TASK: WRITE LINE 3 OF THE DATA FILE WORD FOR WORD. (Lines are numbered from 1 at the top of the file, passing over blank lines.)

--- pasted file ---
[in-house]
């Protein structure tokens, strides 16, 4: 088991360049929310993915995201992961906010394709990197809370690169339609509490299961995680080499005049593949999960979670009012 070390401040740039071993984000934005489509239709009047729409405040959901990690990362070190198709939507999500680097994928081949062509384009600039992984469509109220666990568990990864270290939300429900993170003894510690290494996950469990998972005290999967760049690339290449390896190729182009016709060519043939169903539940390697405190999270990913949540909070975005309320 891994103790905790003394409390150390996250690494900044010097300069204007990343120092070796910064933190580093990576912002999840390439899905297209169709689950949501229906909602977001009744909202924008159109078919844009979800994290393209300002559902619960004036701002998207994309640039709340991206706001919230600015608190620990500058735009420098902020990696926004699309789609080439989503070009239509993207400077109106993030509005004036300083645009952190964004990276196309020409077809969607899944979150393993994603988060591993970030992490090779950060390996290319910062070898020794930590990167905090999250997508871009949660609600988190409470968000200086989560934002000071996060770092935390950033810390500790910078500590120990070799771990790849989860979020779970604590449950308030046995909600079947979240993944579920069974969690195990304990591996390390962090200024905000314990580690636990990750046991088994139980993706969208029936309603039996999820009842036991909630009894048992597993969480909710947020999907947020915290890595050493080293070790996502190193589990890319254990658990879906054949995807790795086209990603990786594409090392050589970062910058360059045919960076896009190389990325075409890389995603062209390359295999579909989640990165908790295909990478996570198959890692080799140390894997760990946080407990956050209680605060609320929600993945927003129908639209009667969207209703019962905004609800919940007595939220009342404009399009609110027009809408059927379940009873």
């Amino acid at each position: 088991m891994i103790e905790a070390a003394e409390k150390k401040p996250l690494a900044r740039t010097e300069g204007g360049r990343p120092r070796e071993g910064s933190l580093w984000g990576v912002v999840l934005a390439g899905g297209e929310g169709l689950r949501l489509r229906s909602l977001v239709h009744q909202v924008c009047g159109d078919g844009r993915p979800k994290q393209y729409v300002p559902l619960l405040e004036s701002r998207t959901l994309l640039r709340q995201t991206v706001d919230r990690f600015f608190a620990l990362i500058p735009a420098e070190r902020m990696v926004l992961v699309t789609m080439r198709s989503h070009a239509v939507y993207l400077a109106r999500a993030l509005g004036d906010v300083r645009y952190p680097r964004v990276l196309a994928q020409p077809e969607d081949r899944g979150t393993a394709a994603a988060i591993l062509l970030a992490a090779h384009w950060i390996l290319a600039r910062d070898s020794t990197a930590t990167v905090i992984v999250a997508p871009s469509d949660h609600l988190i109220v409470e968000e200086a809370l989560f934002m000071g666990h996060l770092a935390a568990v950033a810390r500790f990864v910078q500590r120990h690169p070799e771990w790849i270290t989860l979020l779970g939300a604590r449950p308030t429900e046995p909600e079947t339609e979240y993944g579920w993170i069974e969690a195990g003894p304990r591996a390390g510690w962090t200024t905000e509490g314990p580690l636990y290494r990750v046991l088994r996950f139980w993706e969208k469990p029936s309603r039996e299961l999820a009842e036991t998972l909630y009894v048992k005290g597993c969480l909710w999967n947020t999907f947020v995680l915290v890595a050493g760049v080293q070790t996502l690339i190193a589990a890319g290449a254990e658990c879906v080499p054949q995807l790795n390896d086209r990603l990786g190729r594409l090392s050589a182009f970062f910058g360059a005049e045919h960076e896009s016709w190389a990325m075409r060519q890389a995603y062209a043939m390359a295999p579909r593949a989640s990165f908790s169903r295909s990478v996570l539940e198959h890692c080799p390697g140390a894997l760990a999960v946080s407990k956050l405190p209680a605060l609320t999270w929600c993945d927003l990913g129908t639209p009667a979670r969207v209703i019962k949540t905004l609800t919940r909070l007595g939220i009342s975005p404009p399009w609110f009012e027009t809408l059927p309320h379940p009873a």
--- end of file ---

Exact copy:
């Amino acid at each position: 088991m891994i103790e905790a070390a003394e409390k150390k401040p996250l690494a900044r740039t010097e300069g204007g360049r990343p120092r070796e071993g910064s933190l580093w984000g990576v912002v999840l934005a390439g899905g297209e929310g169709l689950r949501l489509r229906s909602l977001v239709h009744q909202v924008c009047g159109d078919g844009r993915p979800k994290q393209y729409v300002p559902l619960l405040e004036s701002r998207t959901l994309l640039r709340q995201t991206v706001d919230r990690f600015f608190a620990l990362i500058p735009a420098e070190r902020m990696v926004l992961v699309t789609m080439r198709s989503h070009a239509v939507y993207l400077a109106r999500a993030l509005g004036d906010v300083r645009y952190p680097r964004v990276l196309a994928q020409p077809e969607d081949r899944g979150t393993a394709a994603a988060i591993l062509l970030a992490a090779h384009w950060i390996l290319a600039r910062d070898s020794t990197a930590t990167v905090i992984v999250a997508p871009s469509d949660h609600l988190i109220v409470e968000e200086a809370l989560f934002m000071g666990h996060l770092a935390a568990v950033a810390r500790f990864v910078q500590r120990h690169p070799e771990w790849i270290t989860l979020l779970g939300a604590r449950p308030t429900e046995p909600e079947t339609e979240y993944g579920w993170i069974e969690a195990g003894p304990r591996a390390g510690w962090t200024t905000e509490g314990p580690l636990y290494r990750v046991l088994r996950f139980w993706e969208k469990p029936s309603r039996e299961l999820a009842e036991t998972l909630y009894v048992k005290g597993c969480l909710w999967n947020t999907f947020v995680l915290v890595a050493g760049v080293q070790t996502l690339i190193a589990a890319g290449a254990e658990c879906v080499p054949q995807l790795n390896d086209r990603l990786g190729r594409l090392s050589a182009f970062f910058g360059a005049e045919h960076e896009s016709w190389a990325m075409r060519q890389a995603y062209a043939m390359a295999p579909r593949a989640s990165f908790s169903r295909s990478v996570l539940e198959h890692c080799p390697g140390a894997l760990a999960v946080s407990k956050l405190p209680a605060l609320t999270w929600c993945d927003l990913g129908t639209p009667a979670r969207v209703i019962k949540t905004l609800t919940r909070l007595g939220i009342s975005p404009p399009w609110f009012e027009t809408l059927p309320h379940p009873a």